aching muscles. This is something called 'Toxic epidermal necrolysis'
If you get any of the above side effects, your doctor may decide that your
treatment needs to be stopped. These side-effects are more likely to happen
in elderly people and children.
Tell your doctor or pharmacist if any of the following side effects get
serious or last longer than a few days, or if you notice any side effects
not listed in this leaflet.

The following side effects are more likely to happen at the start of treatment.
They usually last for a short time.
* Feeling sleepy or dizzy
* Dry mouth, constipation
* Loss of appetite, feeling sick
* Shaking fingers
Other side-effects include:
* Headache
* Breathing problems
* Loss of memory, confusion
* Skin rash
* Muscle weakness
* Problems walking or other movement problems
* Being aggressive
* Reacting to things more slowly than usual
* Eye problems such as double vision and rapid uncontrollable movement
of the eyes
* Difficulty in staying awake or alert
* Becoming dependent on Clobazam (also called ‘physical or mental
dependence’)
* Weight gain
* Loss of sexual drive
If you take this medicine for a long time, you are more likely to get the
following side effects: anxiety, confusion, depression, loss of appetite and
difficulty sleeping.
Reporting of side effects
If you get any side effects, talk to your doctor, pharmacist or nurse. This
includes any possible side effects not listed in this leaflet. You can also
report side effects directly via the Yellow Card Scheme at:
www.mhra.gov.uk/yellowcard. By reporting side effects you can help provide
more information on the safety of this medicine.

5

*
*
*

*
*

How to store Clobazam

Keep out of the sight and reach of children.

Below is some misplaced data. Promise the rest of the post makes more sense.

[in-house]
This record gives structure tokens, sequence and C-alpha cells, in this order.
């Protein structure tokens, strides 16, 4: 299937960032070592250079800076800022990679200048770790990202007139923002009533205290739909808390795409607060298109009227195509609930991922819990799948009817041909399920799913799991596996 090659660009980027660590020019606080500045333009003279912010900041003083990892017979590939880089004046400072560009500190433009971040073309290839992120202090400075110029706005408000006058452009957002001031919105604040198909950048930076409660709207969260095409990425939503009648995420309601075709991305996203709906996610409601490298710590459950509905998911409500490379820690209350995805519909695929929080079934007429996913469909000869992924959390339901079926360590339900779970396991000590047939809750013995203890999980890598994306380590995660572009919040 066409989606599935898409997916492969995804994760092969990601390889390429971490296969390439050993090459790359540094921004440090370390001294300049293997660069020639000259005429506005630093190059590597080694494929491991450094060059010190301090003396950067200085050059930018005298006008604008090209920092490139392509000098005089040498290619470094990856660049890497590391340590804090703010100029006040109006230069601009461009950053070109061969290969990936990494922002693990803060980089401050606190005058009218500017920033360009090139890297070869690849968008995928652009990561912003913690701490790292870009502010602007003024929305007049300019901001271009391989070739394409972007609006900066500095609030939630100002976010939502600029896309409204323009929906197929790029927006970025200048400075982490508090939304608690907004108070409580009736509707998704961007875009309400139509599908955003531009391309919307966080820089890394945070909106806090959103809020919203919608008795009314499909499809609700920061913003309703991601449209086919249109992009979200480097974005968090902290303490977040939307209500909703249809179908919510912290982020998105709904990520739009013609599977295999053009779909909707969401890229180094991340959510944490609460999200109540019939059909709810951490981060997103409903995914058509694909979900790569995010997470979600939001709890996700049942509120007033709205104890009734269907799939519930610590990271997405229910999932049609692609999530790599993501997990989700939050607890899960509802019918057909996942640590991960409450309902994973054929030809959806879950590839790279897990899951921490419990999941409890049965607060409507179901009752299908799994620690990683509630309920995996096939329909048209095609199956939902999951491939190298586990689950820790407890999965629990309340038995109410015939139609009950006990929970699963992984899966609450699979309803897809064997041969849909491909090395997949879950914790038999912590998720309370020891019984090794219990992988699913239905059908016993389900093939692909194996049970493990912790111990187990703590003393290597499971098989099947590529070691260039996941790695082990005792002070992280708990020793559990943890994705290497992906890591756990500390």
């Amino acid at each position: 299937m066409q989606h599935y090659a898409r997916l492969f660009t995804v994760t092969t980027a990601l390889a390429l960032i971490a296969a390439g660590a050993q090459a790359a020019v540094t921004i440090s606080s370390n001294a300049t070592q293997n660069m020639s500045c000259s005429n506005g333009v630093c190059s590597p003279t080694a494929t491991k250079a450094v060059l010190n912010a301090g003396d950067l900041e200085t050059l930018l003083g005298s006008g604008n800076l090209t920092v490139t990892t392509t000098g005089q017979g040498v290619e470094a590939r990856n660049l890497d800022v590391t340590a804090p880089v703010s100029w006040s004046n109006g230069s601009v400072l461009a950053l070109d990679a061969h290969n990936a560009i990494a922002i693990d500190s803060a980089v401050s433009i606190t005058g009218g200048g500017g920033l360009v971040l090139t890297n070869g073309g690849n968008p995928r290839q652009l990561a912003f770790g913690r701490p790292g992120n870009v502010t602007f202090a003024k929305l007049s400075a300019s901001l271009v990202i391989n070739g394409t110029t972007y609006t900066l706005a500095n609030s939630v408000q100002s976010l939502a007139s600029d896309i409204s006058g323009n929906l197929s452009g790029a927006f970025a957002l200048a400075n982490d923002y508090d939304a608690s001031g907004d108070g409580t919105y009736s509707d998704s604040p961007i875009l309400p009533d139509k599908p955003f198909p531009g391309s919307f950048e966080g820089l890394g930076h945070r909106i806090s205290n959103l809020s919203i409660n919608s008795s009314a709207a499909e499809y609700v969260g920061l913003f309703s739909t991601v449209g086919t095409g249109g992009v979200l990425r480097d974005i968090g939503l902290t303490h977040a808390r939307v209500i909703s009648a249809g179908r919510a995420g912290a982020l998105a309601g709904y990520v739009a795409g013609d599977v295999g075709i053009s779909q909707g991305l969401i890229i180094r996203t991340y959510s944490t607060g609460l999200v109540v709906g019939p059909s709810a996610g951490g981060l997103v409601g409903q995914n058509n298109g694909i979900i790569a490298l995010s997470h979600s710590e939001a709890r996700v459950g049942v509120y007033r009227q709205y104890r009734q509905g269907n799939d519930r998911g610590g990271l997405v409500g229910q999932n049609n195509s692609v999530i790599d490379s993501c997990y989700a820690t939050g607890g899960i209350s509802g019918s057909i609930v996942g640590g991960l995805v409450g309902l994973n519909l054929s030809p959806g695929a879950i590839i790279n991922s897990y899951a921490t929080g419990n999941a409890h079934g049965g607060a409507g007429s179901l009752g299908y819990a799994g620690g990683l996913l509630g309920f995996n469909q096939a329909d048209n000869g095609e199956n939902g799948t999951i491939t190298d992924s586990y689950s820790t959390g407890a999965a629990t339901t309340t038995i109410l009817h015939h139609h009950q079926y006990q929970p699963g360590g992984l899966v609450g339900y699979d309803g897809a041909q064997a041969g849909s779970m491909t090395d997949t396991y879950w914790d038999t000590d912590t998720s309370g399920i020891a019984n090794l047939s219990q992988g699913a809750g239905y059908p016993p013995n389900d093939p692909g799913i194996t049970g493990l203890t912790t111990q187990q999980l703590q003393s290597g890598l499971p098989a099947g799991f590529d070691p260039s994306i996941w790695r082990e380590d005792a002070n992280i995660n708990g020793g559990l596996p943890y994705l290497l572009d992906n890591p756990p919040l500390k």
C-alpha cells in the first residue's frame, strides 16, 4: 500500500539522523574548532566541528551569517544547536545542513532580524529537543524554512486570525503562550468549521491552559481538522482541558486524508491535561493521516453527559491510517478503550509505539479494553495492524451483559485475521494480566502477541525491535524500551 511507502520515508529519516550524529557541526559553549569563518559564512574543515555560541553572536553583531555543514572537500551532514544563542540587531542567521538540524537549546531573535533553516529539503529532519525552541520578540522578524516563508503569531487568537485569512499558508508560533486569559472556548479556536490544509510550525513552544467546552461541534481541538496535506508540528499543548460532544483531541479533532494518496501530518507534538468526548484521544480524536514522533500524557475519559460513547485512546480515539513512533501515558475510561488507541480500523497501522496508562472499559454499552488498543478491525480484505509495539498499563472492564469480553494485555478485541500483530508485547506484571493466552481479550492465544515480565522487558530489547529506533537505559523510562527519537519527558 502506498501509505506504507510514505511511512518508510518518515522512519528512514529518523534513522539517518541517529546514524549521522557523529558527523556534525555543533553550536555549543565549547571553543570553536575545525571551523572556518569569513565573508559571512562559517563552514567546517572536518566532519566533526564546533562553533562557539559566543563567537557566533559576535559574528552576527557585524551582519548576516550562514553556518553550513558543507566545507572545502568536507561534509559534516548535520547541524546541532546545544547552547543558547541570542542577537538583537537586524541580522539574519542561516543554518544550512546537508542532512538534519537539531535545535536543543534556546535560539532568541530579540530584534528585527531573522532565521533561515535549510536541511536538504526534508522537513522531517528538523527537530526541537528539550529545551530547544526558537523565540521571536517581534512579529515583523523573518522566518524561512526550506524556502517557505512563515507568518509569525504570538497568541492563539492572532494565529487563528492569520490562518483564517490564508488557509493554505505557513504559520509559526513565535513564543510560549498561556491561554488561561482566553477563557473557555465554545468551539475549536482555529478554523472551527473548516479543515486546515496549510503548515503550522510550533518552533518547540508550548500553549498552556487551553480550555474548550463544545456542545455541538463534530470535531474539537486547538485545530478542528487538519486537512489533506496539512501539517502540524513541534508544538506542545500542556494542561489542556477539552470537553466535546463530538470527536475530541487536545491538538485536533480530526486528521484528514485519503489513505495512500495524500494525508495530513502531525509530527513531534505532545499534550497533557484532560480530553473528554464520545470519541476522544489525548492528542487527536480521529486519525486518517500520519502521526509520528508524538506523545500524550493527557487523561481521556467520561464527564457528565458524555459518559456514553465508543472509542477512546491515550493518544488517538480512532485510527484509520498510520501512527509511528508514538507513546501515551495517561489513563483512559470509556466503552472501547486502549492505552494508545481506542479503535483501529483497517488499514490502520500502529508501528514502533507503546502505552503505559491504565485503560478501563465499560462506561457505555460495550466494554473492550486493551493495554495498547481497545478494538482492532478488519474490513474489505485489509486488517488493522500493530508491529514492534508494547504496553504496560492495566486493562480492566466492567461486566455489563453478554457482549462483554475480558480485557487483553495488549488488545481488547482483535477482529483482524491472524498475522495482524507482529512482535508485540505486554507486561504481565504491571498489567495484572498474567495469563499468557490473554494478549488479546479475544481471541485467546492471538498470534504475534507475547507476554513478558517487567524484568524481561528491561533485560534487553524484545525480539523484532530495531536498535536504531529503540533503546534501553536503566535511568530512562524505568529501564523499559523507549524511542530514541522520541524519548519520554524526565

Do not store above 25°C.
Do not take Clobazam after the expiry date which is stated on the label.
The expiry date refers to the last day of that month. If your doctor tells you
stop taking this medicine, take any remaining medicine back to the
pharmacist for safe disposal. Only keep this medicine if your doctor tells
you to.
If your medicine becomes discoloured or show any other signs of
deterioration, ask your pharmacist who will advise you what to do.
Medicines should not be disposed of via wastewater or household waste.
Ask your pharmacist how to dispose of medicines no longer required.
These measures will help to protect the environment.

6

Further Information

What Clobazam contains
Each tablet contains 10mg clobazam.
Other ingredients: lactose, maize starch, talc, colloidal silicon dioxide and
magnesium stearate.
What Clobazam looks like and contents of the pack
Clobazam tablets are round white tablets with company logo on one side
and B and a score line and GL on the other side.
Each pack contains 20 tablets.
Manufacturer and Licence Holder
Manufactured by Sanofi Winthorp industrie, 56 route de Choisy au Bac,
60205 Compiegne, France and is procured from within the EU and
repackaged by the Product Licence Holder: Lexon (UK) Limited, Unit 18,
Oxleasow Road, East Moons Moat, Redditch, Worcestershire, B98 0RE.
If you have any questions or are not sure about anything, ask your doctor or
pharmacist. They will have additional information about this medicine and will
be able to advise you.

POM

CD

PL 15184/1522

Clobazam 10mg Tablets

Revision date: 21/05/15

Blind or partially sighted?
Is this leaflet hard to see or read?
Phone Lexon (UK) Limited, Tel: 01527 505414
for help.

Expand view ⇕

Source: Medicines and Healthcare Products Regulatory Agency

Disclaimer: Every effort has been made to ensure that the information provided here is accurate, up-to-date and complete, but no guarantee is made to that effect. Drug information contained herein may be time sensitive. This information has been compiled for use by healthcare practitioners and consumers in the United States. The absence of a warning for a given drug or combination thereof in no way should be construed to indicate that the drug or combination is safe, effective or appropriate for any given patient. If you have questions about the substances you are taking, check with your doctor, nurse or pharmacist.